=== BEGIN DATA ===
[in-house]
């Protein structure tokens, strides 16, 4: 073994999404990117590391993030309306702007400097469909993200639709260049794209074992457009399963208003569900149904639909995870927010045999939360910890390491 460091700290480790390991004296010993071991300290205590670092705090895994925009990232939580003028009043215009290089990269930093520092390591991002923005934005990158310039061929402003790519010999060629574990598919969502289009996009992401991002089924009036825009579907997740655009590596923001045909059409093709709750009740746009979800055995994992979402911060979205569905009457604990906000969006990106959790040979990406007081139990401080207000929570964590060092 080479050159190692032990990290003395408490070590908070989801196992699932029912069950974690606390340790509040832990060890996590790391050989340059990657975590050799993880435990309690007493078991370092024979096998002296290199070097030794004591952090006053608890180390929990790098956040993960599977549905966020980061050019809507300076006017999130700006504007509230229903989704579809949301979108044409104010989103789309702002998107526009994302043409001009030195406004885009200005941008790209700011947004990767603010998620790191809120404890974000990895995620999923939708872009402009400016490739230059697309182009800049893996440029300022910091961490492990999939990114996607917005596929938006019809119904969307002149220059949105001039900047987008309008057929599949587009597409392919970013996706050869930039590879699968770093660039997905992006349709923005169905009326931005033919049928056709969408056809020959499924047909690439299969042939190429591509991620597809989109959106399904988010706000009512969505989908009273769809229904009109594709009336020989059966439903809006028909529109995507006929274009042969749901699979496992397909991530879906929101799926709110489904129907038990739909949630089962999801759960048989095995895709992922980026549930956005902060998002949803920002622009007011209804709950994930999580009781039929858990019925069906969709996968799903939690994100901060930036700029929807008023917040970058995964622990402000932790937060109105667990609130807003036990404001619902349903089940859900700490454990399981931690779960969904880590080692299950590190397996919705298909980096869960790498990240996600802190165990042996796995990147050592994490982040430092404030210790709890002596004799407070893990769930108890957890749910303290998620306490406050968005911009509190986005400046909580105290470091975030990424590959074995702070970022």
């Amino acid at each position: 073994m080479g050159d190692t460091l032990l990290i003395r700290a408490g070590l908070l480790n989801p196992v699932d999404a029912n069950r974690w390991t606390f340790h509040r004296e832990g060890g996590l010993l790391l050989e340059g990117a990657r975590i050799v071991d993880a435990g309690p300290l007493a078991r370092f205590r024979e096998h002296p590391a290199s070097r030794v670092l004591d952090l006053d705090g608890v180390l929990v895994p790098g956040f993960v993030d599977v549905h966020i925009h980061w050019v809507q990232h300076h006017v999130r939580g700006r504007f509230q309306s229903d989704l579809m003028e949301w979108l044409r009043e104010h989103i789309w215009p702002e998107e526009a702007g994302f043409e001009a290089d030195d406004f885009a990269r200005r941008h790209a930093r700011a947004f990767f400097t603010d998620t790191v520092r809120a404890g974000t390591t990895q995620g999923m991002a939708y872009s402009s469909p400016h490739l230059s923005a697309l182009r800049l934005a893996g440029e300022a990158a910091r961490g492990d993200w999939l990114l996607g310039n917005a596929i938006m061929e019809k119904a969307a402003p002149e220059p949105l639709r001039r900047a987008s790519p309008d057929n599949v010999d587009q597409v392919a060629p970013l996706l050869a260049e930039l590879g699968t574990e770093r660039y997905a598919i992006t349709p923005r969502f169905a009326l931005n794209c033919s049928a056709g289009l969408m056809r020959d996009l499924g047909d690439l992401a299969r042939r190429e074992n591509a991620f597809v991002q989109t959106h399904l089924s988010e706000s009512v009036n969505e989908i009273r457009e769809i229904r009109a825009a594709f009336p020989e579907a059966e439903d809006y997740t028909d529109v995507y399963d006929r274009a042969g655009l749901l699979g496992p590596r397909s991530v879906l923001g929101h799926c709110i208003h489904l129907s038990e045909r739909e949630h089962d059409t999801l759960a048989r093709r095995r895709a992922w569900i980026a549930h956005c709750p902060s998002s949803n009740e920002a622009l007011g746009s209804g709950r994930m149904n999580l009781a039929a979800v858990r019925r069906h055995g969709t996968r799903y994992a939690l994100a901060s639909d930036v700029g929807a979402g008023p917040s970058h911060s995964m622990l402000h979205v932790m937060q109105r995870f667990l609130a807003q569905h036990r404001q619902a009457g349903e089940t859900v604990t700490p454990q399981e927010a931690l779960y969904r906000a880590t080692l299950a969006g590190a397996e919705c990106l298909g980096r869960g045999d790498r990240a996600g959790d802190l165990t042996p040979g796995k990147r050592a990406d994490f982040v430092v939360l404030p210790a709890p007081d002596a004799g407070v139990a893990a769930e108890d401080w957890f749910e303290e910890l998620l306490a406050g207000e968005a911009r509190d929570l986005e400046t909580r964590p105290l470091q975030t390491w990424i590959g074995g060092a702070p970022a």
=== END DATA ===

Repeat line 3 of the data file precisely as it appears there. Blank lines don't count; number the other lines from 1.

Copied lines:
């Amino acid at each position: 073994m080479g050159d190692t460091l032990l990290i003395r700290a408490g070590l908070l480790n989801p196992v699932d999404a029912n069950r974690w390991t606390f340790h509040r004296e832990g060890g996590l010993l790391l050989e340059g990117a990657r975590i050799v071991d993880a435990g309690p300290l007493a078991r370092f205590r024979e096998h002296p590391a290199s070097r030794v670092l004591d952090l006053d705090g608890v180390l929990v895994p790098g956040f993960v993030d599977v549905h966020i925009h980061w050019v809507q990232h300076h006017v999130r939580g700006r504007f509230q309306s229903d989704l579809m003028e949301w979108l044409r009043e104010h989103i789309w215009p702002e998107e526009a702007g994302f043409e001009a290089d030195d406004f885009a990269r200005r941008h790209a930093r700011a947004f990767f400097t603010d998620t790191v520092r809120a404890g974000t390591t990895q995620g999923m991002a939708y872009s402009s469909p400016h490739l230059s923005a697309l182009r800049l934005a893996g440029e300022a990158a910091r961490g492990d993200w999939l990114l996607g310039n917005a596929i938006m061929e019809k119904a969307a402003p002149e220059p949105l639709r001039r900047a987008s790519p309008d057929n599949v010999d587009q597409v392919a060629p970013l996706l050869a260049e930039l590879g699968t574990e770093r660039y997905a598919i992006t349709p923005r969502f169905a009326l931005n794209c033919s049928a056709g289009l969408m056809r020959d996009l499924g047909d690439l992401a299969r042939r190429e074992n591509a991620f597809v991002q989109t959106h399904l089924s988010e706000s009512v009036n969505e989908i009273r457009e769809i229904r009109a825009a594709f009336p020989e579907a059966e439903d809006y997740t028909d529109v995507y399963d006929r274009a042969g655009l749901l699979g496992p590596r397909s991530v879906l923001g929101h799926c709110i208003h489904l129907s038990e045909r739909e949630h089962d059409t999801l759960a048989r093709r095995r895709a992922w569900i980026a549930h956005c709750p902060s998002s949803n009740e920002a622009l007011g746009s209804g709950r994930m149904n999580l009781a039929a979800v858990r019925r069906h055995g969709t996968r799903y994992a939690l994100a901060s639909d930036v700029g929807a979402g008023p917040s970058h911060s995964m622990l402000h979205v932790m937060q109105r995870f667990l609130a807003q569905h036990r404001q619902a009457g349903e089940t859900v604990t700490p454990q399981e927010a931690l779960y969904r906000a880590t080692l299950a969006g590190a397996e919705c990106l298909g980096r869960g045999d790498r990240a996600g959790d802190l165990t042996p040979g796995k990147r050592a990406d994490f982040v430092v939360l404030p210790a709890p007081d002596a004799g407070v139990a893990a769930e108890d401080w957890f749910e303290e910890l998620l306490a406050g207000e968005a911009r509190d929570l986005e400046t909580r964590p105290l470091q975030t390491w990424i590959g074995g060092a702070p970022a």